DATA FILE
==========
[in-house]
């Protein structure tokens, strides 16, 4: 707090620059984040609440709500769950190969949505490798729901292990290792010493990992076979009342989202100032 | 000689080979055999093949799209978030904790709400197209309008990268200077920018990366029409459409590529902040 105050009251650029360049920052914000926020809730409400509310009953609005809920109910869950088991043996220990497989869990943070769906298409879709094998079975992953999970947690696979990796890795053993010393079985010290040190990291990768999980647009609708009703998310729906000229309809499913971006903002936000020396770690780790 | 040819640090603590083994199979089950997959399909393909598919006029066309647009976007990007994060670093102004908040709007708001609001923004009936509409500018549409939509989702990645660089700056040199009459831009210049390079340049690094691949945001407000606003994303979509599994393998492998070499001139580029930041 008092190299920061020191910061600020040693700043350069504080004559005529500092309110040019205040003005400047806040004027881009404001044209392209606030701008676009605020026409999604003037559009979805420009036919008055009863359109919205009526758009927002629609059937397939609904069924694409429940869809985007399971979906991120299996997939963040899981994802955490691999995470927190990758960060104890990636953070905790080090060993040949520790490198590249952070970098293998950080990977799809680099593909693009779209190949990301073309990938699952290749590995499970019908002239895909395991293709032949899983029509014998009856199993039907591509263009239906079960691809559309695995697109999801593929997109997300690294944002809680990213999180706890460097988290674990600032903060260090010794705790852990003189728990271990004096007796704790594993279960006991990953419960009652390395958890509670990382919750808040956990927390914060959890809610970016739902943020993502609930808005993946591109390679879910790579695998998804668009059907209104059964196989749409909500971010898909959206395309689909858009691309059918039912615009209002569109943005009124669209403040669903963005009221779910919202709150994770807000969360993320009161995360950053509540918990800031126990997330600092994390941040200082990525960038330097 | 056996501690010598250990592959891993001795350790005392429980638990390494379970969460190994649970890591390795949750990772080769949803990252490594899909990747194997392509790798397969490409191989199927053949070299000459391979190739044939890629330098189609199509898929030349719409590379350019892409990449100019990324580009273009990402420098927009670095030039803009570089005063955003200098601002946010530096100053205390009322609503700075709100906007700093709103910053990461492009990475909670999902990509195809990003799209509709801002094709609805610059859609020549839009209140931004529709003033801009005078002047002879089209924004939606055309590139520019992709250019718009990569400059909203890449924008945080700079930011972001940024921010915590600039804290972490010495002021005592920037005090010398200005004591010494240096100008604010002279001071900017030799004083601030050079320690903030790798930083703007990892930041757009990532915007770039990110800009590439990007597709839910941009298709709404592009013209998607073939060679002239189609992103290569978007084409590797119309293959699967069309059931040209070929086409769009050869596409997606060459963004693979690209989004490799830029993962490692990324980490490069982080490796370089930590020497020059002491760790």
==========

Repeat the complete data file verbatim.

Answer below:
[in-house]
């Protein structure tokens, strides 16, 4: 707090620059984040609440709500769950190969949505490798729901292990290792010493990992076979009342989202100032 | 000689080979055999093949799209978030904790709400197209309008990268200077920018990366029409459409590529902040 105050009251650029360049920052914000926020809730409400509310009953609005809920109910869950088991043996220990497989869990943070769906298409879709094998079975992953999970947690696979990796890795053993010393079985010290040190990291990768999980647009609708009703998310729906000229309809499913971006903002936000020396770690780790 | 040819640090603590083994199979089950997959399909393909598919006029066309647009976007990007994060670093102004908040709007708001609001923004009936509409500018549409939509989702990645660089700056040199009459831009210049390079340049690094691949945001407000606003994303979509599994393998492998070499001139580029930041 008092190299920061020191910061600020040693700043350069504080004559005529500092309110040019205040003005400047806040004027881009404001044209392209606030701008676009605020026409999604003037559009979805420009036919008055009863359109919205009526758009927002629609059937397939609904069924694409429940869809985007399971979906991120299996997939963040899981994802955490691999995470927190990758960060104890990636953070905790080090060993040949520790490198590249952070970098293998950080990977799809680099593909693009779209190949990301073309990938699952290749590995499970019908002239895909395991293709032949899983029509014998009856199993039907591509263009239906079960691809559309695995697109999801593929997109997300690294944002809680990213999180706890460097988290674990600032903060260090010794705790852990003189728990271990004096007796704790594993279960006991990953419960009652390395958890509670990382919750808040956990927390914060959890809610970016739902943020993502609930808005993946591109390679879910790579695998998804668009059907209104059964196989749409909500971010898909959206395309689909858009691309059918039912615009209002569109943005009124669209403040669903963005009221779910919202709150994770807000969360993320009161995360950053509540918990800031126990997330600092994390941040200082990525960038330097 | 056996501690010598250990592959891993001795350790005392429980638990390494379970969460190994649970890591390795949750990772080769949803990252490594899909990747194997392509790798397969490409191989199927053949070299000459391979190739044939890629330098189609199509898929030349719409590379350019892409990449100019990324580009273009990402420098927009670095030039803009570089005063955003200098601002946010530096100053205390009322609503700075709100906007700093709103910053990461492009990475909670999902990509195809990003799209509709801002094709609805610059859609020549839009209140931004529709003033801009005078002047002879089209924004939606055309590139520019992709250019718009990569400059909203890449924008945080700079930011972001940024921010915590600039804290972490010495002021005592920037005090010398200005004591010494240096100008604010002279001071900017030799004083601030050079320690903030790798930083703007990892930041757009990532915007770039990110800009590439990007597709839910941009298709709404592009013209998607073939060679002239189609992103290569978007084409590797119309293959699967069309059931040209070929086409769009050869596409997606060459963004693979690209989004490799830029993962490692990324980490490069982080490796370089930590020497020059002491760790």